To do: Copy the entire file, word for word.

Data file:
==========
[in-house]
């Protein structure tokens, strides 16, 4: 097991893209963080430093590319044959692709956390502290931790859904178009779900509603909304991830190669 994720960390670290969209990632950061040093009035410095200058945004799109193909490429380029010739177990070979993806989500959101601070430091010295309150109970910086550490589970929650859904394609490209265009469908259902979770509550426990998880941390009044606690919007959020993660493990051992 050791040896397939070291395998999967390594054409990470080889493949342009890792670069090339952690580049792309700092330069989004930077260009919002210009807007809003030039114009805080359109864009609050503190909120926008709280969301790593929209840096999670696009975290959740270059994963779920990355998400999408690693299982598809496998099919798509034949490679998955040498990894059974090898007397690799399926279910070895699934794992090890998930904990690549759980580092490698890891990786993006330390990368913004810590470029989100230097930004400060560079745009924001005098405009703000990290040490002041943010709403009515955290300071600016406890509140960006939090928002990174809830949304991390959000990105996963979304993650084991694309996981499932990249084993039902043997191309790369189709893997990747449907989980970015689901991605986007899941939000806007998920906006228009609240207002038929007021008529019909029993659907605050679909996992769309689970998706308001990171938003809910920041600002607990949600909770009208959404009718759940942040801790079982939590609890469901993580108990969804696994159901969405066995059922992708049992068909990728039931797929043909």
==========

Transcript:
[in-house]
């Protein structure tokens, strides 16, 4: 097991893209963080430093590319044959692709956390502290931790859904178009779900509603909304991830190669 994720960390670290969209990632950061040093009035410095200058945004799109193909490429380029010739177990070979993806989500959101601070430091010295309150109970910086550490589970929650859904394609490209265009469908259902979770509550426990998880941390009044606690919007959020993660493990051992 050791040896397939070291395998999967390594054409990470080889493949342009890792670069090339952690580049792309700092330069989004930077260009919002210009807007809003030039114009805080359109864009609050503190909120926008709280969301790593929209840096999670696009975290959740270059994963779920990355998400999408690693299982598809496998099919798509034949490679998955040498990894059974090898007397690799399926279910070895699934794992090890998930904990690549759980580092490698890891990786993006330390990368913004810590470029989100230097930004400060560079745009924001005098405009703000990290040490002041943010709403009515955290300071600016406890509140960006939090928002990174809830949304991390959000990105996963979304993650084991694309996981499932990249084993039902043997191309790369189709893997990747449907989980970015689901991605986007899941939000806007998920906006228009609240207002038929007021008529019909029993659907605050679909996992769309689970998706308001990171938003809910920041600002607990949600909770009208959404009718759940942040801790079982939590609890469901993580108990969804696994159901969405066995059922992708049992068909990728039931797929043909």